A lot of the work I do is at the intersection of health care and technology. Yet, I didn’t hear about last Thursday’s conference on Transforming Health Care until a few weeks ago. No else did either.
In fact, organizer Steve Wardell only began publicizing the event in the last 6-8 weeks. Yet, more than 600 people attended—including many local luminaries who not only follow, but make health care news in Boston.
So what attracted the crowd? I believe that in this case the medium was the message.
Strong offer is just the beginning
Certainly, the topic—Impact and Opportunity in the Obama Plan--was compelling. Yet, with the ink still wet on the Obama plan, no one really has enough information to assess the specific implications of the plan for health care providers, health care payers, or health care software developers. And, the speakers said as much.
The speakers were also remarkable. Two, Charlie Baker and James Roosevelt, lead major Boston-based health plans and have been influential in shaping state and national health care policy. John Glaser is the CIO at Partners Health Care, the largest health care provider in Massachusetts. Jonathan Bush is the CEO of a successful health care technology provider and a cousin of former President Bush. Moderator Scott Kirsner, known for his sharp wit and incisive observations writes about innovation for The Boston Globe and other leading news publications.
Nevertheless, I don’t think the speakers can account for the record-breaking crowd either. Despite the fact that all of them are important thought leaders, each works locally and there are other opportunities to hear their views. In my experience, none of these other occasions have drawn the crowds that flocked to Thursday’s event—even though many of these events had months of publicity.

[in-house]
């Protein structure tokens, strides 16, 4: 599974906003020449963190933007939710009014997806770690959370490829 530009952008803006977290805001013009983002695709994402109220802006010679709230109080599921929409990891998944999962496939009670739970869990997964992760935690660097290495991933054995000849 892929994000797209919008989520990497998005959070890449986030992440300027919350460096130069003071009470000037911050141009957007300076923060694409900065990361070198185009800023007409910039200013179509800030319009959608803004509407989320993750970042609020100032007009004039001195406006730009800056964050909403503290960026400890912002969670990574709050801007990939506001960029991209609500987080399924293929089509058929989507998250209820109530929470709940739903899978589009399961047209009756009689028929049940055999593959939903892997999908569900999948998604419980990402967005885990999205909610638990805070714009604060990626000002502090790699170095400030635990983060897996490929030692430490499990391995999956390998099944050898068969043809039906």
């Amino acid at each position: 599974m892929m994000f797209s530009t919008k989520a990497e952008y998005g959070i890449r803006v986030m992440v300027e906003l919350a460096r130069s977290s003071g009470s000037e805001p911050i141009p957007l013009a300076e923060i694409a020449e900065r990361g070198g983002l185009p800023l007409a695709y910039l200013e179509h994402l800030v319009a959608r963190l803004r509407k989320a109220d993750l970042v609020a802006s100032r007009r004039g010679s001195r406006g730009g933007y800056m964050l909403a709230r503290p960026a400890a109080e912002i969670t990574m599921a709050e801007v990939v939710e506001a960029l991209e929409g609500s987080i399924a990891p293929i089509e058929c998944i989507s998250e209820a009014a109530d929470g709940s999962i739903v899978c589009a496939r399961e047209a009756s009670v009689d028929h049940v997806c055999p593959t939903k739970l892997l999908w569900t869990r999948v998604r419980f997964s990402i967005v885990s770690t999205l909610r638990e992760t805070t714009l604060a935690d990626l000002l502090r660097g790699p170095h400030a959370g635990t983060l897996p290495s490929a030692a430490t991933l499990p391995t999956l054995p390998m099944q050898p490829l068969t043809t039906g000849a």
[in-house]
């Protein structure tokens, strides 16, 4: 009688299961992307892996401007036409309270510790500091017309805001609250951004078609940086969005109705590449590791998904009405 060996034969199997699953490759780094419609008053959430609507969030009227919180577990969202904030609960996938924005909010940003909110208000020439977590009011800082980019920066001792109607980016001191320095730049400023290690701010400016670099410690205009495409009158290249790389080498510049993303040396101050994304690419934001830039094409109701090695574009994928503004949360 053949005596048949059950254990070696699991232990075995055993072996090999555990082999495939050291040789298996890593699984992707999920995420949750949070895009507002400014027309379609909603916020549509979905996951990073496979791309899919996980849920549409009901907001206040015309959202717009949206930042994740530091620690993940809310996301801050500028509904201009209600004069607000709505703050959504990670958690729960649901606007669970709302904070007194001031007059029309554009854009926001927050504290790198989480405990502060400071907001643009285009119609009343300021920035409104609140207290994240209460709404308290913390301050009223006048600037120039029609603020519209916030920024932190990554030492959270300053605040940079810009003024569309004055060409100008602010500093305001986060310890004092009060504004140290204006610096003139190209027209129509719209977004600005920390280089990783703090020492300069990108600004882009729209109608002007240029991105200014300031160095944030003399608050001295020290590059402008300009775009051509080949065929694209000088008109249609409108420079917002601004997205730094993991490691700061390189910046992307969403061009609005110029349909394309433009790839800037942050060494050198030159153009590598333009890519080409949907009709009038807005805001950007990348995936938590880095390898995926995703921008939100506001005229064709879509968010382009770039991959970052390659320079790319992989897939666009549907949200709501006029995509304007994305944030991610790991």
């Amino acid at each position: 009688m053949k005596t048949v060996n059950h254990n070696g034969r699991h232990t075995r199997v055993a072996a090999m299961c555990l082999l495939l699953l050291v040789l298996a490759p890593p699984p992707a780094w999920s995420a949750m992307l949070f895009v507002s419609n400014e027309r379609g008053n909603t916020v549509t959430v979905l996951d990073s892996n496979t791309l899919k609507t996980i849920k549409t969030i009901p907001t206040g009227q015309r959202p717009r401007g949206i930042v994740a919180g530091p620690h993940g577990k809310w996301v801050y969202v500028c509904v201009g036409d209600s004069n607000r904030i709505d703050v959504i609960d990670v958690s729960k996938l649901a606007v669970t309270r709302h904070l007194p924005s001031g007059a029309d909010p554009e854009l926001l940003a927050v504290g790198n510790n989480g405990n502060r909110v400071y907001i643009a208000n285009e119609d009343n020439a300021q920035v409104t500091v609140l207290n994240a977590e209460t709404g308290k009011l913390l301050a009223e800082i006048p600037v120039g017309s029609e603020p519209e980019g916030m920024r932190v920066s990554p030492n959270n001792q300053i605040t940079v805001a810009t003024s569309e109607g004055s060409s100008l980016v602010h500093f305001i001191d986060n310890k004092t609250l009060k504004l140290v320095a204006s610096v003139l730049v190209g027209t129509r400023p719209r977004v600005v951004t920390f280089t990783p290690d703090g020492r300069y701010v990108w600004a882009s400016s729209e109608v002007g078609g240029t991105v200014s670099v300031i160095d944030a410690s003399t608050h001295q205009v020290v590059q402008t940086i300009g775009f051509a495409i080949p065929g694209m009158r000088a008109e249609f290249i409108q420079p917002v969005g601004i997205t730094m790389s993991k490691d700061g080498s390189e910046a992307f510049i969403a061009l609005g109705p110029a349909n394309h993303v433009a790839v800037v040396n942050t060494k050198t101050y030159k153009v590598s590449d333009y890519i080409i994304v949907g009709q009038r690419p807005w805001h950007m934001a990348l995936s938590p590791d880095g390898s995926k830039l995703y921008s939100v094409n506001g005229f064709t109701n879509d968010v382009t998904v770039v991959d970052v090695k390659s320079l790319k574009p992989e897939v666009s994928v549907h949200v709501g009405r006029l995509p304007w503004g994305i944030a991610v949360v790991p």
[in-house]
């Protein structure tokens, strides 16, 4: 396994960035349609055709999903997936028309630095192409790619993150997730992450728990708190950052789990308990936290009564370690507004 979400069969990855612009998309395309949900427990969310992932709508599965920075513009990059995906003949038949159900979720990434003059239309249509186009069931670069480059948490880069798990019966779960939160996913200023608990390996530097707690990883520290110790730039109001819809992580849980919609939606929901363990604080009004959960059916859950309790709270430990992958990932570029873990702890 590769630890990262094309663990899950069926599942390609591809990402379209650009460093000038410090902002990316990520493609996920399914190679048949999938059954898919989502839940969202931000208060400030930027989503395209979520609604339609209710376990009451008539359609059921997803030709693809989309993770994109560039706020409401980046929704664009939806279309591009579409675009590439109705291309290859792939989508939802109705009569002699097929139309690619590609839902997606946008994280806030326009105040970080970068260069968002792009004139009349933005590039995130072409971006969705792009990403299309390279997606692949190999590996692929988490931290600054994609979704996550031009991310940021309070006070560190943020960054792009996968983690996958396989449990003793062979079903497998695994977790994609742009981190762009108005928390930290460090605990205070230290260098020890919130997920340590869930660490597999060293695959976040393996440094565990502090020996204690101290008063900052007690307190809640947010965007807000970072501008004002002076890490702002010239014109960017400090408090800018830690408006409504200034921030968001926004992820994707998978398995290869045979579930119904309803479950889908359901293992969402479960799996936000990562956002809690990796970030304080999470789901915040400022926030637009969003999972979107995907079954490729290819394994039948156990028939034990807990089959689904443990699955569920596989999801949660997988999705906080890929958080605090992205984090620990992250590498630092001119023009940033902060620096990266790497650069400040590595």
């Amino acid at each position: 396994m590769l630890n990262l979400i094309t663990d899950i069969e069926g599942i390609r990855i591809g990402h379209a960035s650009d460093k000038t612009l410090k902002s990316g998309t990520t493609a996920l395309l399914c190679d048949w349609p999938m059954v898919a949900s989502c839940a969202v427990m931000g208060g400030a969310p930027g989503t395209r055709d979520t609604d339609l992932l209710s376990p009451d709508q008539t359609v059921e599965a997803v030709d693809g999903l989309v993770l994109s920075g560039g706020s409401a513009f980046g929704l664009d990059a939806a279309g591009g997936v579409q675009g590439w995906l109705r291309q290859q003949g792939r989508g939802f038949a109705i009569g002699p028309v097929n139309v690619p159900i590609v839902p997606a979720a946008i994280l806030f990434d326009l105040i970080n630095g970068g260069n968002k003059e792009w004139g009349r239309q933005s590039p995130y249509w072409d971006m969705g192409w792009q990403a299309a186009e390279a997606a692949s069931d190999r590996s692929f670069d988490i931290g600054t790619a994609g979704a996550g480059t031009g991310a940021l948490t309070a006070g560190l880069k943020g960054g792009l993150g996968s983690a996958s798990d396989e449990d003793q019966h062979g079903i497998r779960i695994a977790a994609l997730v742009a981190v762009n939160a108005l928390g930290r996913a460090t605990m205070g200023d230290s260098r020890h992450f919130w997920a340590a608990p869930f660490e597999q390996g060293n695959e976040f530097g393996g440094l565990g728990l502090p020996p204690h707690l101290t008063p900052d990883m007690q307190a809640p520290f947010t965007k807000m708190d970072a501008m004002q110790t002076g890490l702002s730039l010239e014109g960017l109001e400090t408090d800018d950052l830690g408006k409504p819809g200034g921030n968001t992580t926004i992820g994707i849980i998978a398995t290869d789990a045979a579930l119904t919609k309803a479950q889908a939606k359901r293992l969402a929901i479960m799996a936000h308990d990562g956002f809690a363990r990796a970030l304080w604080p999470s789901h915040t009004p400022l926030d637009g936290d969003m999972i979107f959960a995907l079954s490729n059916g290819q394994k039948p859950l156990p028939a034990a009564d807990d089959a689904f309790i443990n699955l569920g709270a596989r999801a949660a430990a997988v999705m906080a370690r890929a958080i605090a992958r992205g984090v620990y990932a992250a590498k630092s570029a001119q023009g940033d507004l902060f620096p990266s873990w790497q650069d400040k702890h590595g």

Blogs, Linked in, Twitter--event organizers pull out all the stops
My theory is that most people came because of the savvy way in which event organizers leveraged social media. Event organizers and sponsors reached out to local bloggers, many of whom wrote about the event encouraging attendance. The volunteer coordinators suggested that volunteers use Linked In to let colleagues know that they were attending. And, both volunteers and bloggers were invited to extend discounts to their friends and colleagues. Finally, everyone was asked to tweet about the event before—and during the event—using Twitter.
Social marketing is more than social media
The social orientation, however, went far beyond promotion. When participants registered, they were invited to submit questions—and vote on others’ submissions. Perhaps, most important, everyone could see who else was planning to come—before they, themselves, registered.
And, it worked. It was amazing to watch. I logged into the registration page each day and watched registrations grow geometrically from one day to the next. Moreover, many of those that signed up for this after-work event were mid-level, and even senior managers.
Based on the registration pattern, it’s clear to me that most people came largely because they knew that others they respect planned to attend. This conclusion was borne out by the fact that most people arrived early to network—and a large number stayed late to do more of the same. In short, this event was a poster child for social media.
So what can we learn from this experience? How can social media increase your business' success?